Illegal charges still being added to vehicle finance contracts
When the National Credit Regulator announced recently that it was unlawful for an “on-the-road fee” to be included in vehicle finance contracts‚ and ordered BMW Finance and VW Financial Services to stop doing so and refund those who’d been charged it‚ motorists across the land rejoiced and looked forward to a refund of that fee.
But it appears to be business as usual at dealerships across the land‚ with extras such as a pre-delivery checks‚ valets and admin fees continuing to be added to finance agreements‚ while both BMW and VW have objected to the so-called compliance notices served on them.
“(We) will continue to conduct industry-wide investigations .. to root out illegal charges and fees that consumers are charged‚” the regulator said in October‚ urging consumers to refuse to have such extras loaded on to their finance agreements.
But the various banks’ representatives - many of them based in dealerships - are still adding the “forbidden” fee to the contract; usually between R4‚000 and R5‚000 on cars with a purchase price of under R200‚ 000 and more for the higher end cars.
Finance agreements may include an initiation fee‚ an extended warranty‚ the cost of delivery - if the buyer doesn’t collect the car themselves - plus a tank of fuel and licence or registration fees‚ provided those costs aren’t padded‚ the regulator says.
But the National Credit Act doesn’t allow for the other extras which have for years made up that “on the road” fee.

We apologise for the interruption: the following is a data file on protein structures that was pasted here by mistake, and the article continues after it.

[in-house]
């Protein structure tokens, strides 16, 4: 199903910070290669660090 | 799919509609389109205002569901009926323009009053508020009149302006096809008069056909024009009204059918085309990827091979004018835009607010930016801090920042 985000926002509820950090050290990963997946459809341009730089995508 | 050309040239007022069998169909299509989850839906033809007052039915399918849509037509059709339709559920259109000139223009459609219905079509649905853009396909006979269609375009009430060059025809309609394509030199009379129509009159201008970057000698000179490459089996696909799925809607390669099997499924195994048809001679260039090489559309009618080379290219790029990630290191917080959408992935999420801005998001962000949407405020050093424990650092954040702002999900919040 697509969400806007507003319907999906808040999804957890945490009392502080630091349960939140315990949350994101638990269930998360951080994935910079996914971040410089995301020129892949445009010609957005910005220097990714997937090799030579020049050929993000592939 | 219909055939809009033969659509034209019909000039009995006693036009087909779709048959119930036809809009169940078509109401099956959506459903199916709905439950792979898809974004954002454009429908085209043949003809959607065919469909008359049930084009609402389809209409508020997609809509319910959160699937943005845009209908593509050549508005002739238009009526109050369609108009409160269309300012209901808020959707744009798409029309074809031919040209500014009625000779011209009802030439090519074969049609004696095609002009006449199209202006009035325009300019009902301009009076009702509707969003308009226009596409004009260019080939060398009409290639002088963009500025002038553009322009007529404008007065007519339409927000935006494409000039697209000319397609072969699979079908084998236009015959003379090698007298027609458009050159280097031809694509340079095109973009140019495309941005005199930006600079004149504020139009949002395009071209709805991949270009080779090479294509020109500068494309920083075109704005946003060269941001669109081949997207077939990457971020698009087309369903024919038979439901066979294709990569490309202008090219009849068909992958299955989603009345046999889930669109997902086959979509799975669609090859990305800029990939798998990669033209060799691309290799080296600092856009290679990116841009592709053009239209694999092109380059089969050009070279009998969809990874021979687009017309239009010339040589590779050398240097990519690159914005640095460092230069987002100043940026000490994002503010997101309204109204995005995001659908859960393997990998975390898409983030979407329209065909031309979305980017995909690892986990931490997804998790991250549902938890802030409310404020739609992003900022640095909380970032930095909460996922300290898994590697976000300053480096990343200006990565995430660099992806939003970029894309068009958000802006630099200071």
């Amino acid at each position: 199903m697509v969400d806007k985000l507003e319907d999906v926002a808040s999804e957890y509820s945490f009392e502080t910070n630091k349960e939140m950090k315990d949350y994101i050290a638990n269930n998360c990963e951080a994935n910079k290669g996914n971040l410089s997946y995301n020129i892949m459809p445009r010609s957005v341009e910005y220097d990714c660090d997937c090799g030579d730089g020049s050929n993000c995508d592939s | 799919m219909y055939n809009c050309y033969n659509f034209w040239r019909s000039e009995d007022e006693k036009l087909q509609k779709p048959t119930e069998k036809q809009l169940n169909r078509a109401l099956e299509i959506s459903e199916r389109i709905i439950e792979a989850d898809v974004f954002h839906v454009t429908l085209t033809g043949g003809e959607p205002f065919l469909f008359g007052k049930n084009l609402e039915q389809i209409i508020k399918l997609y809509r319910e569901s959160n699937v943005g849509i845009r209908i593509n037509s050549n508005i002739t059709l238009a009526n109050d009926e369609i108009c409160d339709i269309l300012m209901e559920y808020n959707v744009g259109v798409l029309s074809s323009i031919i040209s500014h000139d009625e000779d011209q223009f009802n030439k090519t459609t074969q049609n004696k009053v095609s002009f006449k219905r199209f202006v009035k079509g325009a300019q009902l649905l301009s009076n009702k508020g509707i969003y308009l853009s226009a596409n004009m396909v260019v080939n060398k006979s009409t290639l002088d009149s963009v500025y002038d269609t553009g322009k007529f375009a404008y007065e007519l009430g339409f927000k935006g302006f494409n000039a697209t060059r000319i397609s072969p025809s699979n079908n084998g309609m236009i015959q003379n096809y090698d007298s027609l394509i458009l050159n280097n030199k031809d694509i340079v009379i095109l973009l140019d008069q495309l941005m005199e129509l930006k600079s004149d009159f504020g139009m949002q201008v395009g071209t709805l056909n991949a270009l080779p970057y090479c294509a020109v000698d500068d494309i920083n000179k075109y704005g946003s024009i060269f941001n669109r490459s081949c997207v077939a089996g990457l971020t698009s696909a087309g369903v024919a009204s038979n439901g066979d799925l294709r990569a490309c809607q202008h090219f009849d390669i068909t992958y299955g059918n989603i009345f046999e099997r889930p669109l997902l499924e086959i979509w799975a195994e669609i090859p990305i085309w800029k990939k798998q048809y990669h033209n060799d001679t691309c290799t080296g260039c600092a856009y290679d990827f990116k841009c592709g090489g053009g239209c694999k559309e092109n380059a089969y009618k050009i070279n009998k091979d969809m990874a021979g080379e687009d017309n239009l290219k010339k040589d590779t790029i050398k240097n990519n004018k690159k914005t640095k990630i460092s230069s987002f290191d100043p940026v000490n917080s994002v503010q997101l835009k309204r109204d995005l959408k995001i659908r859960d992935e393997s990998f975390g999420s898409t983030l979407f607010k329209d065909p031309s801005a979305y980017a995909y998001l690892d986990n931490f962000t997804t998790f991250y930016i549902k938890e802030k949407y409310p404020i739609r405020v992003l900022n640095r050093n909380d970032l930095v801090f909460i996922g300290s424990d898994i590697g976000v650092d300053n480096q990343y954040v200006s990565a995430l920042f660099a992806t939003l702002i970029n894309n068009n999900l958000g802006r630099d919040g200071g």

When Michelle Reinhard asked a dealership for a quote on a Suzuki Swift last month‚ it featured an on-the-road fee of R3‚250‚ which included a licensing and registration fee of R1‚000.
“I said I would pay the licensing fee in cash and asked for a breakdown of the rest‚” she said. That breakdown included checking the car (R1‚600)‚ a transaction fee to cover “administration involved‚ phone calls‚ expenses” (R1‚000‚ excluding VAT)‚ car mats (R730)‚ number plate holders (R150) “service pouch with service books and owner’s manual” (R450) and a R70 key ring.
“Why am I being charged for the car to be checked before sale‚ for a service book and manual and a number plate holder which is part of the car?” she asked.
“I am extremely annoyed at this blatant exploitation of a consumer.”
Asked to comment‚ an NCR spokesman said: “We cannot comment on the specific examples in your email since the merits of our compliance notices are now before National Consumer Tribunal for adjudication.”
Sahil Mohunlal‚ who purchased a 2016 VW Polo from an Umhlanga dealership in July‚ paying R7‚000 on-the-road fee‚ tried to get it refunded after reading that the on-the-road fee should not be added to a finance agreement.
But he got nowhere with the dealership or the financing bank.
“Everyone is giving me the run around‚ and no one is showing interest‚” he said.
VW Financial Services’ standard response is: “(We) hold a different few on the legal interpretation of the applicable provisions on the National Credit Act. (We) are in the process of lodging an objection and will request that the National Consumer Tribunal reviews the compliance notice.”
Two weeks ago‚ Kugen Naidoo was told by a Joburg dealership that there was a R6‚000 “admin on the road fee” to be paid on the R290‚000 Audi he wanted to buy for his daughter‚ on top of a R2‚600 licence and registration fee. Asked to break it down‚ a manager in the “pre-owned” department listed a valet‚ mechanical check‚ and “transferring of full maintenance plan”.
When Naidoo asked why he should have to pay for such “transfer”‚ he was told: “We have different departments that charge us.”
The regulator’s advice stands: “Consumers currently buying cars must read their quotations carefully and refuse to enter into a contract which includes prohibited charges.”
If the fee was added to your credit agreement‚ with whatever bank‚ the Credit Regulator wants to hear from you - email email@example.com. Attach your credit agreement as evidence.
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